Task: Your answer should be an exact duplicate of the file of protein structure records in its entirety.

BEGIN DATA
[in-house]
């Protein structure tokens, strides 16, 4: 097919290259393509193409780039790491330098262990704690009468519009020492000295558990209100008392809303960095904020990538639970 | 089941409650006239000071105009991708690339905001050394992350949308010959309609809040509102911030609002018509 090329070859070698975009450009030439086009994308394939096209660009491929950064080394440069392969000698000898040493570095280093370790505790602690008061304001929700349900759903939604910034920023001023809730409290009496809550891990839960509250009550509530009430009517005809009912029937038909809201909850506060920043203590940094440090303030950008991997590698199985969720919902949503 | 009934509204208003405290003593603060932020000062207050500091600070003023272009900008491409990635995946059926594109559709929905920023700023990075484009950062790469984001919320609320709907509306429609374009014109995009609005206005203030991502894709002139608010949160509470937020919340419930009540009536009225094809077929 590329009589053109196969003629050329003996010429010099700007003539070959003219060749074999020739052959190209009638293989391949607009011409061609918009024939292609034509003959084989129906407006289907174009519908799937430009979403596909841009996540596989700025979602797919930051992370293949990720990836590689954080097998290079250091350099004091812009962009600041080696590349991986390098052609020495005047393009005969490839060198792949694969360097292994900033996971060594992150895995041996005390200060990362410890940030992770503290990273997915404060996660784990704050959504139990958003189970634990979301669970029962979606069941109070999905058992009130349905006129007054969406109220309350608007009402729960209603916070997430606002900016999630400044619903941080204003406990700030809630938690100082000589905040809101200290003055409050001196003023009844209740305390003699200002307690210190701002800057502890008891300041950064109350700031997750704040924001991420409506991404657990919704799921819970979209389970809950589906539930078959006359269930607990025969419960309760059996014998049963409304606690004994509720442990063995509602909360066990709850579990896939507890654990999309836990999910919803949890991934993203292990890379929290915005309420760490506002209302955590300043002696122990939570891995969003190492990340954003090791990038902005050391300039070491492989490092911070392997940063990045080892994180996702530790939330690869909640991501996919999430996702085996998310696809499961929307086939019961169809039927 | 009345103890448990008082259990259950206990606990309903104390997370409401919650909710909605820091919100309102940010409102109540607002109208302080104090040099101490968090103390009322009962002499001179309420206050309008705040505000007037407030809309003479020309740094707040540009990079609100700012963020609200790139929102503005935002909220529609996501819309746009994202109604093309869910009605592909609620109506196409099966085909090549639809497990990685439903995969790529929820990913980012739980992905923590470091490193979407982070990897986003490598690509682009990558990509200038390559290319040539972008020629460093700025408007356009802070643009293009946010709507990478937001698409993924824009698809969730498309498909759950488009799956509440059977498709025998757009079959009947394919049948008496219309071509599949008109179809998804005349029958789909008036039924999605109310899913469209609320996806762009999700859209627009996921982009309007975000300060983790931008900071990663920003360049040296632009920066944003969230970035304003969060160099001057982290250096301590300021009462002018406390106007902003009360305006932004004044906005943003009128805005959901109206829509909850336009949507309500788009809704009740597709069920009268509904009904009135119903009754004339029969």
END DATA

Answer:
[in-house]
């Protein structure tokens, strides 16, 4: 097919290259393509193409780039790491330098262990704690009468519009020492000295558990209100008392809303960095904020990538639970 | 089941409650006239000071105009991708690339905001050394992350949308010959309609809040509102911030609002018509 090329070859070698975009450009030439086009994308394939096209660009491929950064080394440069392969000698000898040493570095280093370790505790602690008061304001929700349900759903939604910034920023001023809730409290009496809550891990839960509250009550509530009430009517005809009912029937038909809201909850506060920043203590940094440090303030950008991997590698199985969720919902949503 | 009934509204208003405290003593603060932020000062207050500091600070003023272009900008491409990635995946059926594109559709929905920023700023990075484009950062790469984001919320609320709907509306429609374009014109995009609005206005203030991502894709002139608010949160509470937020919340419930009540009536009225094809077929 590329009589053109196969003629050329003996010429010099700007003539070959003219060749074999020739052959190209009638293989391949607009011409061609918009024939292609034509003959084989129906407006289907174009519908799937430009979403596909841009996540596989700025979602797919930051992370293949990720990836590689954080097998290079250091350099004091812009962009600041080696590349991986390098052609020495005047393009005969490839060198792949694969360097292994900033996971060594992150895995041996005390200060990362410890940030992770503290990273997915404060996660784990704050959504139990958003189970634990979301669970029962979606069941109070999905058992009130349905006129007054969406109220309350608007009402729960209603916070997430606002900016999630400044619903941080204003406990700030809630938690100082000589905040809101200290003055409050001196003023009844209740305390003699200002307690210190701002800057502890008891300041950064109350700031997750704040924001991420409506991404657990919704799921819970979209389970809950589906539930078959006359269930607990025969419960309760059996014998049963409304606690004994509720442990063995509602909360066990709850579990896939507890654990999309836990999910919803949890991934993203292990890379929290915005309420760490506002209302955590300043002696122990939570891995969003190492990340954003090791990038902005050391300039070491492989490092911070392997940063990045080892994180996702530790939330690869909640991501996919999430996702085996998310696809499961929307086939019961169809039927 | 009345103890448990008082259990259950206990606990309903104390997370409401919650909710909605820091919100309102940010409102109540607002109208302080104090040099101490968090103390009322009962002499001179309420206050309008705040505000007037407030809309003479020309740094707040540009990079609100700012963020609200790139929102503005935002909220529609996501819309746009994202109604093309869910009605592909609620109506196409099966085909090549639809497990990685439903995969790529929820990913980012739980992905923590470091490193979407982070990897986003490598690509682009990558990509200038390559290319040539972008020629460093700025408007356009802070643009293009946010709507990478937001698409993924824009698809969730498309498909759950488009799956509440059977498709025998757009079959009947394919049948008496219309071509599949008109179809998804005349029958789909008036039924999605109310899913469209609320996806762009999700859209627009996921982009309007975000300060983790931008900071990663920003360049040296632009920066944003969230970035304003969060160099001057982290250096301590300021009462002018406390106007902003009360305006932004004044906005943003009128805005959901109206829509909850336009949507309500788009809704009740597709069920009268509904009904009135119903009754004339029969």